Teach us to care:
Teach us to seek first and with all our hearts the Kingdom of Heaven.

. . .and not to care:
Teach us to know that God alone is in control of my life.

Teach us to sit still:
Teach us to let go of all anxiety, in total trust.

Each Lenten season offers a chance like none other in our lifetime. St. Paul urges us to seize this opportunity now, to accept God’s mercy now and to pass it on to others.

Behold, now is a very acceptable time; now is the day of salvation!     (2 Corinthians 6:2)

(This post first appeared on Ash Wednesday, 2017)


Who Am I?

Birthdays are times for special introspection. Who am I? How did I get to be where I am? Where do I go from here? This weekend also marks the publication of my 100th post, so it seems that something a bit different is needed.

A few years ago at the end of a day of recollection, the facilitator directed us to answer a basic question, “Who Am I?” At first, this seemed an impossible task: to simply discover in the few minutes allowed, and then to uncover what represented my very self. What resulted was this flood of thoughts that came from some place that I knew I could trust.

+     +     +

Who Am I?

I am a paradox.
An orphan among many.
The little sister: sometimes cherished, sometimes taunted.
Gifted, but skeptical of her gifts.
Bold, outgoing, but dreamer and loner as well.
Intrepid but solitary traveler through the mountains and valleys of emotion,
Clinging to ideals, wary of love.
Looking for the secret of pleasing others
(isn’t that what we’re supposed to do?),
But finding only more that’s needed.
Successes were plentiful,
But seemed to come so easily that their value was

I am a seeker of love: why should that be difficult?
I am a Pisces – reeled in by a fisherman,
Helped to adapt to a dryland existence,
the terra firma of a practical life,
morphing from the dreamer to a different life
of confident success.
But too soon thrown back into the water.

The ocean that was God nearly swallowed me up.
The water changed into wine:
I was inebriated.
All the past came together, like filings drawn by a magnet into an uncoordinated whole,
Like a school of fish into the net.

One by one,
The parts have become distinct, not by my hand,
but sorted out by that great warm hand
That knows exactly where each part fits.

No need to struggle;
No need to need.
I am buoyant in this water.
I don’t need to know how to swim.
I needn’t gasp when my head is submerged,
Because I am held up.

His Breath fills me.
I float without struggling.

Jesus Prayed

A Meditation

Rising very early before dawn, he left and went off to a deserted place, where he prayed.
(Mark 1:35)

At a recent session with my spiritual director, I shared one more troubling issue. “Have you taken it to prayer?” she asked, certainly not for the first (or last!) time.

This question caused me to wonder once again about the different ways of praying and my reasons for praying. It also served as an invitation to learn what the Gospel could teach me about Jesus praying, especially as illustrated by the quotation from Mark at the head of this post. As usual, one question led to another.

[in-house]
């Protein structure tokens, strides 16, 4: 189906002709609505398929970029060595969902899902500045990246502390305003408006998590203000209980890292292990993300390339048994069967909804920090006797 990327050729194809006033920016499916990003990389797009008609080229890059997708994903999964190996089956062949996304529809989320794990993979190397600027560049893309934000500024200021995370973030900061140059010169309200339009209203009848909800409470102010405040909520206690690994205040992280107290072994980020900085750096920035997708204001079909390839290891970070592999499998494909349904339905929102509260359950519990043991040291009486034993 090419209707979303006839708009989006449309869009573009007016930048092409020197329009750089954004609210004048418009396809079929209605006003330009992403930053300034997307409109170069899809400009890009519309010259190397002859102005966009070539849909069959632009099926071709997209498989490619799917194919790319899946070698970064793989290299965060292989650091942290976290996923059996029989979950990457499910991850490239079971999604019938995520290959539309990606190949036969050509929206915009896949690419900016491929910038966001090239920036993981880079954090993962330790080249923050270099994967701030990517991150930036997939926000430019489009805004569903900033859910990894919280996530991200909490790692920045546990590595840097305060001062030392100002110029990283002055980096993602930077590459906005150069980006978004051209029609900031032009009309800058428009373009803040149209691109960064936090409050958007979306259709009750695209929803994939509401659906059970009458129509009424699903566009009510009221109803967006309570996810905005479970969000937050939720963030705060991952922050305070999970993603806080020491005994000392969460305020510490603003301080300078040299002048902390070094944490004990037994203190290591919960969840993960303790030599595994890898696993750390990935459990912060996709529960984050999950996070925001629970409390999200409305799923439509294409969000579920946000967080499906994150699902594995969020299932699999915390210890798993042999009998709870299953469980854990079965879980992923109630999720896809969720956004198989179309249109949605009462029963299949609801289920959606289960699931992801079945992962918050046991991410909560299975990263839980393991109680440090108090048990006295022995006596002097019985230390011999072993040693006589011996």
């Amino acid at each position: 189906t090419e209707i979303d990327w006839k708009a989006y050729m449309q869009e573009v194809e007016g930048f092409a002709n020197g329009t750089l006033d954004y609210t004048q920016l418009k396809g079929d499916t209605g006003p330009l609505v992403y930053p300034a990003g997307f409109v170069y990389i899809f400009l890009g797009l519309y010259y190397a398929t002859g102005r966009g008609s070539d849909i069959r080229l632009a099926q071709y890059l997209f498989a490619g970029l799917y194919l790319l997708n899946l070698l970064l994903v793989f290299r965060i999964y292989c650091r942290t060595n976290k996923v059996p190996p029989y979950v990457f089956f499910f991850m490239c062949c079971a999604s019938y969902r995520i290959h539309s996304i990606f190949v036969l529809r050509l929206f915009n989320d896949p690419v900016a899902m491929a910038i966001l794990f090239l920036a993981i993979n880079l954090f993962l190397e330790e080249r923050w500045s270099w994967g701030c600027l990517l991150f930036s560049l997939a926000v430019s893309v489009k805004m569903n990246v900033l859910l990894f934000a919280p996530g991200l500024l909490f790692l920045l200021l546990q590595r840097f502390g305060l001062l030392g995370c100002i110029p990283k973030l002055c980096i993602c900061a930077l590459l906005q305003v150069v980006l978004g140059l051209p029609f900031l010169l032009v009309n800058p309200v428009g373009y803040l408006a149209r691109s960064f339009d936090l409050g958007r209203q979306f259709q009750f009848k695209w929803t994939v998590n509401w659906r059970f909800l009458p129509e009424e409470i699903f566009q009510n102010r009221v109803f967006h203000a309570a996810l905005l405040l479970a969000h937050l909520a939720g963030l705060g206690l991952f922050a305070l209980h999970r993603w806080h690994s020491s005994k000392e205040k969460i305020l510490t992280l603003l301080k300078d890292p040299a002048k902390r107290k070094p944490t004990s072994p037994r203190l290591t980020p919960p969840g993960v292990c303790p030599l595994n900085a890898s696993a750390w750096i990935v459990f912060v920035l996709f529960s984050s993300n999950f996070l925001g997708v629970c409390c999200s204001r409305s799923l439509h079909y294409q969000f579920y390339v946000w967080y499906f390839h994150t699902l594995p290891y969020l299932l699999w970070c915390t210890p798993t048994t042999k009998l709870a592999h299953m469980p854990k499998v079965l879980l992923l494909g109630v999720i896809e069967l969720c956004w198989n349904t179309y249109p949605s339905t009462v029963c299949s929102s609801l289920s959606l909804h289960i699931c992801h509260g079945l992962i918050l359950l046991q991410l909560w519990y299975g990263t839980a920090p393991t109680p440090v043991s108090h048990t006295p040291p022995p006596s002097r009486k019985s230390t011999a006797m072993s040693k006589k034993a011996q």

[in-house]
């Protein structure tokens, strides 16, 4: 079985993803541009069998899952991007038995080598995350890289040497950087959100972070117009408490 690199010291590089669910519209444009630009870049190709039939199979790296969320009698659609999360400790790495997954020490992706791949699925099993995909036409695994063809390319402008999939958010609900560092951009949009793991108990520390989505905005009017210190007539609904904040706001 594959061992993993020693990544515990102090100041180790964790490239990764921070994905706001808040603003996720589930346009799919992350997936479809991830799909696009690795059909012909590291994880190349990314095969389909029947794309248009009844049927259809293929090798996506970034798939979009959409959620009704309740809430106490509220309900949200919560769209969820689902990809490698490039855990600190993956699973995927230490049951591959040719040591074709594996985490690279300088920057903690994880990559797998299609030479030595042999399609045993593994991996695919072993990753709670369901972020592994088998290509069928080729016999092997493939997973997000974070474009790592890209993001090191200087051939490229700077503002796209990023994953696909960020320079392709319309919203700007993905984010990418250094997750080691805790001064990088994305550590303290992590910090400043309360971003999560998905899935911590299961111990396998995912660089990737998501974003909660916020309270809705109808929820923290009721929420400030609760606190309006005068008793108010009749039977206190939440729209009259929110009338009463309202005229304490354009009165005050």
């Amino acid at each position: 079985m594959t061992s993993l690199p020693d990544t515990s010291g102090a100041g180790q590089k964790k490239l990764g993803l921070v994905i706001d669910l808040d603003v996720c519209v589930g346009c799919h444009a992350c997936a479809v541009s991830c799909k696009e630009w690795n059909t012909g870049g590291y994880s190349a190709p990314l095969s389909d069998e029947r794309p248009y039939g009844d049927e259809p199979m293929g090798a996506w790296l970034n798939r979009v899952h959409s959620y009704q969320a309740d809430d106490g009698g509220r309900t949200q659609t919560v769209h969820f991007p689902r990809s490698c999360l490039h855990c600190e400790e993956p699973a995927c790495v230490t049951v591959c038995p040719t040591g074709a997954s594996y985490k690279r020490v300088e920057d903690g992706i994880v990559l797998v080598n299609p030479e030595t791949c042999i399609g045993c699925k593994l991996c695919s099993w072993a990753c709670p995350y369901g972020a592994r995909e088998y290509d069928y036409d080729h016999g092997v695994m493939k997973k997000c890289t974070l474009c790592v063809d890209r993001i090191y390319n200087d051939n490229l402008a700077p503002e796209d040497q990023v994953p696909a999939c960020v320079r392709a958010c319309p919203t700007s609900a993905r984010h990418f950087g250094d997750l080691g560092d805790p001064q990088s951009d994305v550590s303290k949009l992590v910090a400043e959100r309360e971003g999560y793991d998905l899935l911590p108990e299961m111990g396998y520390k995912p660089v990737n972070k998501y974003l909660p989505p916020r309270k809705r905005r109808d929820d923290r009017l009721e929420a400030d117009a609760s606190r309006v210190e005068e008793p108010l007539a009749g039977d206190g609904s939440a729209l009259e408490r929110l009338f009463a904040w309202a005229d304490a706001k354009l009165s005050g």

When Jesus awoke “long before dawn” and went out to pray by himself, what was that like? What did he say? What did he feel, see, hear? Did he give himself over to the Holy Spirit? How? In his humanity, when did he realize that others who saw him saw the Father?

The fact that the Holy Spirit descended upon Jesus when he joined the crowd at the Jordan makes me wonder if he knew (humanly speaking) that his baptism would be the start of his mission.

He certainly had been living the life of a deeply devout Jew. Remember, he had been a spiritually precocious 12-year-old! Growing up in the religious atmosphere of his parents’ home, he must have pondered and prayed constantly.

Then, like countless others, Jesus heard of John attracting crowds of people who flocked to him to be baptized.  Jesus must have sensed that the time was ripe for him and his teachings; that something special, something different – even revolutionary – was stirring in the land. His soul had been to such deep places through his prayer that he had a growing awareness of the world’s readiness for the Messiah. He obviously also knew that he needed to model holiness for the crowd at the Jordan, and everywhere thereafter.

He knew he needed to give an example of humility, of true humanity (for as God he knew, better than the rest of us, how to be more human than we did!). John, for his part, living an ascetic and spiritual life in the wild, was given the grace to recognize and proclaim this man as none other than the Messiah.

Jesus had traveled all the way from Nazareth to follow his unique destiny at this moment in the world’s history. John could recognize the ardor of this Man, because he recognized and felt it in himself. These two men were indeed soul mates, brothers under the skin. This was their most important relationship, their spiritual kinship, deeper than blood cousins. 

So in spite of the protests from John, Jesus allowed himself to be counted among the sinful to be washed, though he was always without sin. It was Jesus’ mission to cleanse the masses, the rubble, from their sins — real or as imagined by fearful minds, or as thrust upon them by legalistic leaders.

What happiness for him to invite these timorous souls to the banquet of forgiveness! This was indeed the fruit of his prayer, that our sins were to weigh us down no longer.

Come to me, all you who labor and are burdened
and I will give you rest.
Take my yoke upon you and learn from me,
for I am meek and humble of heart;
and you will find rest for your souls.
For my yoke is easy,
and my burden light.

(Matthew 11:28-30)